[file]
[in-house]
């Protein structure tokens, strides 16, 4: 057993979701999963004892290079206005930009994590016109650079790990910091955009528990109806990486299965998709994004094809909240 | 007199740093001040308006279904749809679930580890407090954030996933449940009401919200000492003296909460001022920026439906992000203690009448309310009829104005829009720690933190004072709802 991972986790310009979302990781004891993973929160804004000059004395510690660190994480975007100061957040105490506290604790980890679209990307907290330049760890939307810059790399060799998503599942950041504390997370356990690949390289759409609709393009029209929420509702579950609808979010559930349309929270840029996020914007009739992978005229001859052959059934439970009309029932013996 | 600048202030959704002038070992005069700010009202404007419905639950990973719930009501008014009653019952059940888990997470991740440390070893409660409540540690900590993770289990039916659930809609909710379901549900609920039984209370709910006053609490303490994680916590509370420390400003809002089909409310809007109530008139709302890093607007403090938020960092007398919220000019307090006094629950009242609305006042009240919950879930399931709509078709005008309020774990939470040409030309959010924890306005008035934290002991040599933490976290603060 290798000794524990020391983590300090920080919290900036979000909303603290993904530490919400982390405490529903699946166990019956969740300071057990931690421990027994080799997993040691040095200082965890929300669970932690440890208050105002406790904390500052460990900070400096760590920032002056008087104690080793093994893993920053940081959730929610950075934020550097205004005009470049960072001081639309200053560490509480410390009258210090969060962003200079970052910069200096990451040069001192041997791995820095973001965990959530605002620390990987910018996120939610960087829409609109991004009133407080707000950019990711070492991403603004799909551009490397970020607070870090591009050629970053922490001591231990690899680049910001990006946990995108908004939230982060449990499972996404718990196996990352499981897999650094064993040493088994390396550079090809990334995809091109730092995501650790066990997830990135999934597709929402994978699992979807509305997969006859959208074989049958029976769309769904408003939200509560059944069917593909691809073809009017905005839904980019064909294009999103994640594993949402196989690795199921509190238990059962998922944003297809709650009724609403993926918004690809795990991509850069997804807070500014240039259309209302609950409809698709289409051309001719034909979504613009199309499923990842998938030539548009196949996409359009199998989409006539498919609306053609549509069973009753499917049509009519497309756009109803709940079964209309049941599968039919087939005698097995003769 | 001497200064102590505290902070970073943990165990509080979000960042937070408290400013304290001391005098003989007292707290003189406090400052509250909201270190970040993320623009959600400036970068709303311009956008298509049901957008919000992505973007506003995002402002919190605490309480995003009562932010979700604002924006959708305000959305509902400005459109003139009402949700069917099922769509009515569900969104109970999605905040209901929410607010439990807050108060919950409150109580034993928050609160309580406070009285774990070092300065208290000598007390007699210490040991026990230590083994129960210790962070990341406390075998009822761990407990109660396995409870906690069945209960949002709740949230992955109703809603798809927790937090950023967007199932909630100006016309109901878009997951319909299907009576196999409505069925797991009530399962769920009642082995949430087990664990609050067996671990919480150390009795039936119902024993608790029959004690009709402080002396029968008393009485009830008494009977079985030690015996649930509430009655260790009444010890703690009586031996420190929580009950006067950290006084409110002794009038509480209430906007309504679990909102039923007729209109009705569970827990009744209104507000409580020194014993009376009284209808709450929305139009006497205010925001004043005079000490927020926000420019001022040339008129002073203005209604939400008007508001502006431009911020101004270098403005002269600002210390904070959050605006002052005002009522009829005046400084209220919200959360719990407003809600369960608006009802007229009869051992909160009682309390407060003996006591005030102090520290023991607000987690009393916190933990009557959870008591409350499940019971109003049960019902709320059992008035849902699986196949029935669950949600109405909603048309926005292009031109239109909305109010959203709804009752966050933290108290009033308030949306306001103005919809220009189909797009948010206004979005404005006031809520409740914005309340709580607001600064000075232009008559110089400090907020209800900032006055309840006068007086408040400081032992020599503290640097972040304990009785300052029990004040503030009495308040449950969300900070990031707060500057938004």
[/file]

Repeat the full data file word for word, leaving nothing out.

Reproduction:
[in-house]
């Protein structure tokens, strides 16, 4: 057993979701999963004892290079206005930009994590016109650079790990910091955009528990109806990486299965998709994004094809909240 | 007199740093001040308006279904749809679930580890407090954030996933449940009401919200000492003296909460001022920026439906992000203690009448309310009829104005829009720690933190004072709802 991972986790310009979302990781004891993973929160804004000059004395510690660190994480975007100061957040105490506290604790980890679209990307907290330049760890939307810059790399060799998503599942950041504390997370356990690949390289759409609709393009029209929420509702579950609808979010559930349309929270840029996020914007009739992978005229001859052959059934439970009309029932013996 | 600048202030959704002038070992005069700010009202404007419905639950990973719930009501008014009653019952059940888990997470991740440390070893409660409540540690900590993770289990039916659930809609909710379901549900609920039984209370709910006053609490303490994680916590509370420390400003809002089909409310809007109530008139709302890093607007403090938020960092007398919220000019307090006094629950009242609305006042009240919950879930399931709509078709005008309020774990939470040409030309959010924890306005008035934290002991040599933490976290603060 290798000794524990020391983590300090920080919290900036979000909303603290993904530490919400982390405490529903699946166990019956969740300071057990931690421990027994080799997993040691040095200082965890929300669970932690440890208050105002406790904390500052460990900070400096760590920032002056008087104690080793093994893993920053940081959730929610950075934020550097205004005009470049960072001081639309200053560490509480410390009258210090969060962003200079970052910069200096990451040069001192041997791995820095973001965990959530605002620390990987910018996120939610960087829409609109991004009133407080707000950019990711070492991403603004799909551009490397970020607070870090591009050629970053922490001591231990690899680049910001990006946990995108908004939230982060449990499972996404718990196996990352499981897999650094064993040493088994390396550079090809990334995809091109730092995501650790066990997830990135999934597709929402994978699992979807509305997969006859959208074989049958029976769309769904408003939200509560059944069917593909691809073809009017905005839904980019064909294009999103994640594993949402196989690795199921509190238990059962998922944003297809709650009724609403993926918004690809795990991509850069997804807070500014240039259309209302609950409809698709289409051309001719034909979504613009199309499923990842998938030539548009196949996409359009199998989409006539498919609306053609549509069973009753499917049509009519497309756009109803709940079964209309049941599968039919087939005698097995003769 | 001497200064102590505290902070970073943990165990509080979000960042937070408290400013304290001391005098003989007292707290003189406090400052509250909201270190970040993320623009959600400036970068709303311009956008298509049901957008919000992505973007506003995002402002919190605490309480995003009562932010979700604002924006959708305000959305509902400005459109003139009402949700069917099922769509009515569900969104109970999605905040209901929410607010439990807050108060919950409150109580034993928050609160309580406070009285774990070092300065208290000598007390007699210490040991026990230590083994129960210790962070990341406390075998009822761990407990109660396995409870906690069945209960949002709740949230992955109703809603798809927790937090950023967007199932909630100006016309109901878009997951319909299907009576196999409505069925797991009530399962769920009642082995949430087990664990609050067996671990919480150390009795039936119902024993608790029959004690009709402080002396029968008393009485009830008494009977079985030690015996649930509430009655260790009444010890703690009586031996420190929580009950006067950290006084409110002794009038509480209430906007309504679990909102039923007729209109009705569970827990009744209104507000409580020194014993009376009284209808709450929305139009006497205010925001004043005079000490927020926000420019001022040339008129002073203005209604939400008007508001502006431009911020101004270098403005002269600002210390904070959050605006002052005002009522009829005046400084209220919200959360719990407003809600369960608006009802007229009869051992909160009682309390407060003996006591005030102090520290023991607000987690009393916190933990009557959870008591409350499940019971109003049960019902709320059992008035849902699986196949029935669950949600109405909603048309926005292009031109239109909305109010959203709804009752966050933290108290009033308030949306306001103005919809220009189909797009948010206004979005404005006031809520409740914005309340709580607001600064000075232009008559110089400090907020209800900032006055309840006068007086408040400081032992020599503290640097972040304990009785300052029990004040503030009495308040449950969300900070990031707060500057938004």